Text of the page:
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BC Mining Pollution in Kootenai River Increasing

October 8, 2019.  Very recent science from the USGS and EPA has revealed that coal mining pollution flowing south out of Teck Resource'sBritish Columbia coalmines into the Kootenai River is affectingmore than we thought.

This issue has proved to be a major focus at Headwaters Montana over the past year.

The USGS-EPA report shows that selenium (an essential nutrient that becomes toxic at very low concentrations) is reaching critical levels in Kootenai River whitefish downstream of Libby Dam. Until recently it was thought the selenium contaminants from Teck's BC mines was mostly contained behind Libby Dam.

This new evidence points to several important and preliminary conclusion:

  • That the problem of selenium pollution is more wide-scale that previously documented;
  • That the water quality monitoring and fish impact research should have included more than Lake Koocanusa;
  • That other toxins such as nitrates should have been consideredas well;
  • And that Montana's government needs to stay vigilant to protect the people and state interests.

Short Backstory

In 2013, Teck revealed that selenium concentrations in the Elk River in BC (a major tributary to the Kootenai) coming from its coalmines had exceeded provincial guidelines years previously - but had never been publicly reported. This revelation kick-started a water quality planning process for the Elk that resulted in the Elk Valley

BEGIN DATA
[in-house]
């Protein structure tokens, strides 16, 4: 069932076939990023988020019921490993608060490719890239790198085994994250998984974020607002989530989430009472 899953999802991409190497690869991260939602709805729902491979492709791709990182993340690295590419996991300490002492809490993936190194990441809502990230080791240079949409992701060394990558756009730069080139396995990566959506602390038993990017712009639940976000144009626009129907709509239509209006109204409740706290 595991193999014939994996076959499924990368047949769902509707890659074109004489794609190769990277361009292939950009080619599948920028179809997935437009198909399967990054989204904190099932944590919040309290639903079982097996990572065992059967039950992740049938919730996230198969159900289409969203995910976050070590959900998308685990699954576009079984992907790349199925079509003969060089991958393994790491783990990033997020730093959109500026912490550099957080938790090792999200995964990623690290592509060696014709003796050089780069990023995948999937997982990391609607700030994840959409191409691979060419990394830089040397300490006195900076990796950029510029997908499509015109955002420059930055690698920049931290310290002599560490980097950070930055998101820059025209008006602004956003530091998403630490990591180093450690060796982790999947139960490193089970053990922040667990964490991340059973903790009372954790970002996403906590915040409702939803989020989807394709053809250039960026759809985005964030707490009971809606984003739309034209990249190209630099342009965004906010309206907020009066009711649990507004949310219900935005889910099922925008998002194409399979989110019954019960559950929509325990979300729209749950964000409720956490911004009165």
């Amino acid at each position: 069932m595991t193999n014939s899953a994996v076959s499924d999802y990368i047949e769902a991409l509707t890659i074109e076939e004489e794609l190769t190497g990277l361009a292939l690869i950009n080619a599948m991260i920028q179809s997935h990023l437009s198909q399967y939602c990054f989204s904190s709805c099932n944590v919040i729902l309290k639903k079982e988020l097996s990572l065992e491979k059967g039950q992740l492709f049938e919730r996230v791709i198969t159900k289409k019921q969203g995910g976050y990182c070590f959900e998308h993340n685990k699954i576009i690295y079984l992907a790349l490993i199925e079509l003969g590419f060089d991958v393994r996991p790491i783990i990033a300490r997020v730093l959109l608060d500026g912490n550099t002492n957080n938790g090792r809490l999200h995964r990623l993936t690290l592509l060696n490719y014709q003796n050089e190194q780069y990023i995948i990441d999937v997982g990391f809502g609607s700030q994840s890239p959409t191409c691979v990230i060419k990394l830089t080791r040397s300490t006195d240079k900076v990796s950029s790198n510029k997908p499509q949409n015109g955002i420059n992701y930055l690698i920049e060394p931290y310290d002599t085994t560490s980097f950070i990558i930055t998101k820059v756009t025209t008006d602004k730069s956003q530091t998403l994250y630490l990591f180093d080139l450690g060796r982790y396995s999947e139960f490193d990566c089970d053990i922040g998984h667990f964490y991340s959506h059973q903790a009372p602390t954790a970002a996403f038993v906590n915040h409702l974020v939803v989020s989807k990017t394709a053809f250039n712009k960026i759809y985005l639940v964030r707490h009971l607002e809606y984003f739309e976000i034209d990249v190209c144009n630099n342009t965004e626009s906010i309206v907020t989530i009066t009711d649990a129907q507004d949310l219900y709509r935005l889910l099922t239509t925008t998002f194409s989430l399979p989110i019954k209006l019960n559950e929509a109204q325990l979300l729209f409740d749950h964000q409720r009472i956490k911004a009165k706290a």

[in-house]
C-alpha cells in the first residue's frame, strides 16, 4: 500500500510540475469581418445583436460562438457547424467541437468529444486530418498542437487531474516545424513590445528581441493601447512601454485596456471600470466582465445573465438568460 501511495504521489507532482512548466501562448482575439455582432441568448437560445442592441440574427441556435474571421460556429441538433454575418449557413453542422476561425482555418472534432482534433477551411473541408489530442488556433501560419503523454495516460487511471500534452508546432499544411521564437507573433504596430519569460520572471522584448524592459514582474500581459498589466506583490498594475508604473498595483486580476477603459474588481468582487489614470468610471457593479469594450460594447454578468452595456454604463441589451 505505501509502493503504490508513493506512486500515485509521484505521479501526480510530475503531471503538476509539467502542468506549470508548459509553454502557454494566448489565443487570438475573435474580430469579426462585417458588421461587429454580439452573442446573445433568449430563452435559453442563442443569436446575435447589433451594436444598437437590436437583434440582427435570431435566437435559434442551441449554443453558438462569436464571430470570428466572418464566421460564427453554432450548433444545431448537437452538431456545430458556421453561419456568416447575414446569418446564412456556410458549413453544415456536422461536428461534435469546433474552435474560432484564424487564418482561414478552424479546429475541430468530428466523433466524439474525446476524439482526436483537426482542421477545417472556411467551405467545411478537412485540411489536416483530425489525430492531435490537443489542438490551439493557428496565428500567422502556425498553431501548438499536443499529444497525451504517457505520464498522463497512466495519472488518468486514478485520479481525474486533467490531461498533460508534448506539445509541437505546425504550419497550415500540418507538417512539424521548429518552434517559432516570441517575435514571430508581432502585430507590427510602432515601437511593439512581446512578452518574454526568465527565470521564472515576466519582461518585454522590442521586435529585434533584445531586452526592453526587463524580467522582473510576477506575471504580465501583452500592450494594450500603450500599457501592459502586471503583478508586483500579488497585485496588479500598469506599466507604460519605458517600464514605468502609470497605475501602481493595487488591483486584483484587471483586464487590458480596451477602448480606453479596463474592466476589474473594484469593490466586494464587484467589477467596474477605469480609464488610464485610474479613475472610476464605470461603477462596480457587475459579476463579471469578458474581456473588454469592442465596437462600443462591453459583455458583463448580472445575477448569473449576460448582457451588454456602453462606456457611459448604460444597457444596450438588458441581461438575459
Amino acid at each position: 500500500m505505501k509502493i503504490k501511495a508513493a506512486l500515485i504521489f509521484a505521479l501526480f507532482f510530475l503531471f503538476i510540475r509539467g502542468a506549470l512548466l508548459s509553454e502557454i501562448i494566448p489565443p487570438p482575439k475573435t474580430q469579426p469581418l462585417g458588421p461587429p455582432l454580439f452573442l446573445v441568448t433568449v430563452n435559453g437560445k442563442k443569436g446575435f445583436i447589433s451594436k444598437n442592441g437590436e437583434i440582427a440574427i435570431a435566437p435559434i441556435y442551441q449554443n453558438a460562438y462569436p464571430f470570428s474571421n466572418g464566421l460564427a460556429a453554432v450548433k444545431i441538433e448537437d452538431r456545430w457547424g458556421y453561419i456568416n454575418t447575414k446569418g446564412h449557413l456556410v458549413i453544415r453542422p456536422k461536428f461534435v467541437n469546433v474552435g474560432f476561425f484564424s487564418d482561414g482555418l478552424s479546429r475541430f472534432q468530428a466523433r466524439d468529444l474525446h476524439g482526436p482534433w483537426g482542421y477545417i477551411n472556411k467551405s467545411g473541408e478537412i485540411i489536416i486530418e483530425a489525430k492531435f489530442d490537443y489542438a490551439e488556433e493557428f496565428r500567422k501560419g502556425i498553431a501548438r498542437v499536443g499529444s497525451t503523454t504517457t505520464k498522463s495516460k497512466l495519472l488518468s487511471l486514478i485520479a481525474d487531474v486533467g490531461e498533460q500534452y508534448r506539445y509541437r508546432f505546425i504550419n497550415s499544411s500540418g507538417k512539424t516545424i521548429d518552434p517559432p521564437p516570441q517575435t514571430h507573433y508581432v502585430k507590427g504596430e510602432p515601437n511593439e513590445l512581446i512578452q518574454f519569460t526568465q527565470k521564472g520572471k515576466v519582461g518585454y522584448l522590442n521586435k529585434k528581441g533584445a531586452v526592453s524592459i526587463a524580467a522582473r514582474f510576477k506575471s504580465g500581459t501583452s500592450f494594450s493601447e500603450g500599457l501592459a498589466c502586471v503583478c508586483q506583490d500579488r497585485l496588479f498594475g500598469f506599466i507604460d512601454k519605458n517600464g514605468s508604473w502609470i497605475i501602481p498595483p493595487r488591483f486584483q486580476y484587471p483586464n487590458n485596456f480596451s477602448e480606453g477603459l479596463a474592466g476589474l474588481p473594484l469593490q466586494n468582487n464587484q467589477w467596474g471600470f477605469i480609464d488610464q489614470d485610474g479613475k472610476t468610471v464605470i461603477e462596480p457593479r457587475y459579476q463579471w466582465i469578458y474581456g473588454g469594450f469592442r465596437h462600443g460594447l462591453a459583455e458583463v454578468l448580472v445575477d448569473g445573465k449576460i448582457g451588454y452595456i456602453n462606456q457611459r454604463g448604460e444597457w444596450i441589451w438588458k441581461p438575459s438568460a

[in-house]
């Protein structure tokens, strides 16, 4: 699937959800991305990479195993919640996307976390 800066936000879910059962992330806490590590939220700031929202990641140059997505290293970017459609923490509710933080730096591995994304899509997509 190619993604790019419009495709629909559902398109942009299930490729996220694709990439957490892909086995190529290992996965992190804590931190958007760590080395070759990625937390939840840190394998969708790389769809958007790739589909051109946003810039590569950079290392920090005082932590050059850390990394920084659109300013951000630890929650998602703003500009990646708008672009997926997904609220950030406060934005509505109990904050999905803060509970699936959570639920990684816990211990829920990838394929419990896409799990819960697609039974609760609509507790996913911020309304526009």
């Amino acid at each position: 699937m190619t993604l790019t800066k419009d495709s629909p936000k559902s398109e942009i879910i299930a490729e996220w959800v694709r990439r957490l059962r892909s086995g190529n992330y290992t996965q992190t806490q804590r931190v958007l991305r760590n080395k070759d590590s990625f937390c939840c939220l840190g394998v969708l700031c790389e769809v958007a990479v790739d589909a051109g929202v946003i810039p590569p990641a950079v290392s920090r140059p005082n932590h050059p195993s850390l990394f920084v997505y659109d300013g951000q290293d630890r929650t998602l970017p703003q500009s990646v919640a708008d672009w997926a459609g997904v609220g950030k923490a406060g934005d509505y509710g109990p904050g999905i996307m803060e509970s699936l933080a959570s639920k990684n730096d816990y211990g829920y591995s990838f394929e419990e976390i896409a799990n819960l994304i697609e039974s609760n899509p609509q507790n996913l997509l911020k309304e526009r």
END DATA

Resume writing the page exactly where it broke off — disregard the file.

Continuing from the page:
Water Quality Plan. While Teck has invested millions in water treatment technology, that technology hasn't been effective at addressing the enormous scale of the Teck mines, and will need to be operated for hundreds of years after the mines close - a technical impossibility.

The high selenium loads also triggered concerns in Montana that Lake Koocanusa may be receiving toxic concentrations of selenium as well. In 2014, Montana and BC agreed to form Lake Koocanusa Monitoring and Research Working Group (LKMRWG - phew!) and drafted a memorandum of understanding (MOU) to outline the scope of work and commitments of each side. However, the MOU was never signed.

The goal of the Working Group was to recommend a selenium standard at the border. A standard is a legally enforceable number for the concentration of Selenium. Montana could have adopted the EPA standard of 1.5 micrograms/Litre (ug/L), but chose to find a Lake Koocanusa-specific standard.

Now almost 5-years later, Montana still does not have a standard at the border that protects aquatic health or Montana's interest. And it may very well turn out that the standard that is set (supposedly in 2020) is the same or very close to the current EPA standard. Consequences for Montana

What has Montana gained in the interim?

Well, we're getting more selenium and nitrates, and we're going to get a lot more for a very long time (a thousand years and more.) Montana and the U.S. governments are also paying for the studies required and not the polluter, Teck. Neither, in simple terms, is a gain . Montana is losing ground.

What has Teck gained?

Over the intervening years that BC and Montana governments have been politely negotiating (with Teck's "impartial" help), Teck has gained approval from the BC government for four new giant, mountaintop-removal coalmines. New mines that might have been required to show they can contain their pollution prior to approval if a standard had already existed. But none did... and none yet does .

It is very clear from our perspective that BC and Teck's "game" is to, (a) delay meaningful decisions that would result in protecting Montana's down-stream interests, and (b) avoid all legal accountability for their pollution.


That is why it's so important at this point in time that Montana and the U.S. demand a scientifically valid standard at the border that protects fish and aquatic life. It's also vital that Montana's government, from the Governor on-down, support an open public process and continued monitoring and research. (See box above with DEQ logo for more information for how you can get involved.)